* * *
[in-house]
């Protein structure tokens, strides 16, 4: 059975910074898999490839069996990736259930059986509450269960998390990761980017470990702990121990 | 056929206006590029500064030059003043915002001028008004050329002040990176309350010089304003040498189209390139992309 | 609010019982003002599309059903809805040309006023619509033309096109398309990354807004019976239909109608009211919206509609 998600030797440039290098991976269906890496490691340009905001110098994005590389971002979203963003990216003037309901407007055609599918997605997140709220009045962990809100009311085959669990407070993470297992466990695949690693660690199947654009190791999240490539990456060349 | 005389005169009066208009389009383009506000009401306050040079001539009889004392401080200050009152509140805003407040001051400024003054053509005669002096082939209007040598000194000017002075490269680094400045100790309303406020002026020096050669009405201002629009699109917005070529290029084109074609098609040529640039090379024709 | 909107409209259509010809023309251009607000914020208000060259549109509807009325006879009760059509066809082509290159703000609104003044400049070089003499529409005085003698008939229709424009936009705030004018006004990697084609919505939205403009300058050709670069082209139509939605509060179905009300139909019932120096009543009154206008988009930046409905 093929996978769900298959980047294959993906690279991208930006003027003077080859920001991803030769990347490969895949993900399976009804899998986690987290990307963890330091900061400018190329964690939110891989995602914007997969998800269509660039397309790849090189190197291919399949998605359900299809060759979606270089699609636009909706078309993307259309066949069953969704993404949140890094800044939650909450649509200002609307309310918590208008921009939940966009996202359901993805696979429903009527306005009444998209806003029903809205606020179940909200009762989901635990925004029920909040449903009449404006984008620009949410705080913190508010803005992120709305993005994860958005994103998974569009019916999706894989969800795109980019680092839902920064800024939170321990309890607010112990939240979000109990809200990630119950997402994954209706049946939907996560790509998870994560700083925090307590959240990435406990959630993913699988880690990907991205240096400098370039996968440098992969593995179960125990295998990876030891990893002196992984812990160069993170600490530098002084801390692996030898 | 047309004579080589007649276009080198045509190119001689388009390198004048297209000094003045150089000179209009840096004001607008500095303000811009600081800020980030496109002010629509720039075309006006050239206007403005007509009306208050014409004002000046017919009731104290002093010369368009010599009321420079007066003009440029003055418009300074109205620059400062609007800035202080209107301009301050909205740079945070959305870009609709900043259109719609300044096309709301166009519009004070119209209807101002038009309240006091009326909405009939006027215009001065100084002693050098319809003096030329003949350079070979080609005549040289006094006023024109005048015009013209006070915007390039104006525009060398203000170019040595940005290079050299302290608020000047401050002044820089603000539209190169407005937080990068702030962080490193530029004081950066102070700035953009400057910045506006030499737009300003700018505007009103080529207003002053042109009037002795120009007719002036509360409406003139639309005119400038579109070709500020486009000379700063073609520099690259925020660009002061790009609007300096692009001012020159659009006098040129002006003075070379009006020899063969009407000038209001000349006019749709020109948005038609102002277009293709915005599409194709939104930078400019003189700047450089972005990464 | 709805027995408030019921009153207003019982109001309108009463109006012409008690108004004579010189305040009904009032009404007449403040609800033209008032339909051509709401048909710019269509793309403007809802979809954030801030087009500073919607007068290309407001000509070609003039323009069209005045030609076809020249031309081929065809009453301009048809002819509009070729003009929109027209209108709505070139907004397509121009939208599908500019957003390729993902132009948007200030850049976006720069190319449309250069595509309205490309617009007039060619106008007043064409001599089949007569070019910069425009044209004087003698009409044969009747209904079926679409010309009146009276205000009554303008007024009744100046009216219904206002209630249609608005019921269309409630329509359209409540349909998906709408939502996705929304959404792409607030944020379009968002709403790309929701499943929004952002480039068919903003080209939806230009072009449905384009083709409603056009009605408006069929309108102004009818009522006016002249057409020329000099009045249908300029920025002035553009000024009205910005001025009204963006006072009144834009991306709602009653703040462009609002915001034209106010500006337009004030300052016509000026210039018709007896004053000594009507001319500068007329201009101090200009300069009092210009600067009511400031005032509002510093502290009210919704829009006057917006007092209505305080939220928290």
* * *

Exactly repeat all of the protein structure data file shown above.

[in-house]
């Protein structure tokens, strides 16, 4: 059975910074898999490839069996990736259930059986509450269960998390990761980017470990702990121990 | 056929206006590029500064030059003043915002001028008004050329002040990176309350010089304003040498189209390139992309 | 609010019982003002599309059903809805040309006023619509033309096109398309990354807004019976239909109608009211919206509609 998600030797440039290098991976269906890496490691340009905001110098994005590389971002979203963003990216003037309901407007055609599918997605997140709220009045962990809100009311085959669990407070993470297992466990695949690693660690199947654009190791999240490539990456060349 | 005389005169009066208009389009383009506000009401306050040079001539009889004392401080200050009152509140805003407040001051400024003054053509005669002096082939209007040598000194000017002075490269680094400045100790309303406020002026020096050669009405201002629009699109917005070529290029084109074609098609040529640039090379024709 | 909107409209259509010809023309251009607000914020208000060259549109509807009325006879009760059509066809082509290159703000609104003044400049070089003499529409005085003698008939229709424009936009705030004018006004990697084609919505939205403009300058050709670069082209139509939605509060179905009300139909019932120096009543009154206008988009930046409905 093929996978769900298959980047294959993906690279991208930006003027003077080859920001991803030769990347490969895949993900399976009804899998986690987290990307963890330091900061400018190329964690939110891989995602914007997969998800269509660039397309790849090189190197291919399949998605359900299809060759979606270089699609636009909706078309993307259309066949069953969704993404949140890094800044939650909450649509200002609307309310918590208008921009939940966009996202359901993805696979429903009527306005009444998209806003029903809205606020179940909200009762989901635990925004029920909040449903009449404006984008620009949410705080913190508010803005992120709305993005994860958005994103998974569009019916999706894989969800795109980019680092839902920064800024939170321990309890607010112990939240979000109990809200990630119950997402994954209706049946939907996560790509998870994560700083925090307590959240990435406990959630993913699988880690990907991205240096400098370039996968440098992969593995179960125990295998990876030891990893002196992984812990160069993170600490530098002084801390692996030898 | 047309004579080589007649276009080198045509190119001689388009390198004048297209000094003045150089000179209009840096004001607008500095303000811009600081800020980030496109002010629509720039075309006006050239206007403005007509009306208050014409004002000046017919009731104290002093010369368009010599009321420079007066003009440029003055418009300074109205620059400062609007800035202080209107301009301050909205740079945070959305870009609709900043259109719609300044096309709301166009519009004070119209209807101002038009309240006091009326909405009939006027215009001065100084002693050098319809003096030329003949350079070979080609005549040289006094006023024109005048015009013209006070915007390039104006525009060398203000170019040595940005290079050299302290608020000047401050002044820089603000539209190169407005937080990068702030962080490193530029004081950066102070700035953009400057910045506006030499737009300003700018505007009103080529207003002053042109009037002795120009007719002036509360409406003139639309005119400038579109070709500020486009000379700063073609520099690259925020660009002061790009609007300096692009001012020159659009006098040129002006003075070379009006020899063969009407000038209001000349006019749709020109948005038609102002277009293709915005599409194709939104930078400019003189700047450089972005990464 | 709805027995408030019921009153207003019982109001309108009463109006012409008690108004004579010189305040009904009032009404007449403040609800033209008032339909051509709401048909710019269509793309403007809802979809954030801030087009500073919607007068290309407001000509070609003039323009069209005045030609076809020249031309081929065809009453301009048809002819509009070729003009929109027209209108709505070139907004397509121009939208599908500019957003390729993902132009948007200030850049976006720069190319449309250069595509309205490309617009007039060619106008007043064409001599089949007569070019910069425009044209004087003698009409044969009747209904079926679409010309009146009276205000009554303008007024009744100046009216219904206002209630249609608005019921269309409630329509359209409540349909998906709408939502996705929304959404792409607030944020379009968002709403790309929701499943929004952002480039068919903003080209939806230009072009449905384009083709409603056009009605408006069929309108102004009818009522006016002249057409020329000099009045249908300029920025002035553009000024009205910005001025009204963006006072009144834009991306709602009653703040462009609002915001034209106010500006337009004030300052016509000026210039018709007896004053000594009507001319500068007329201009101090200009300069009092210009600067009511400031005032509002510093502290009210919704829009006057917006007092209505305080939220928290």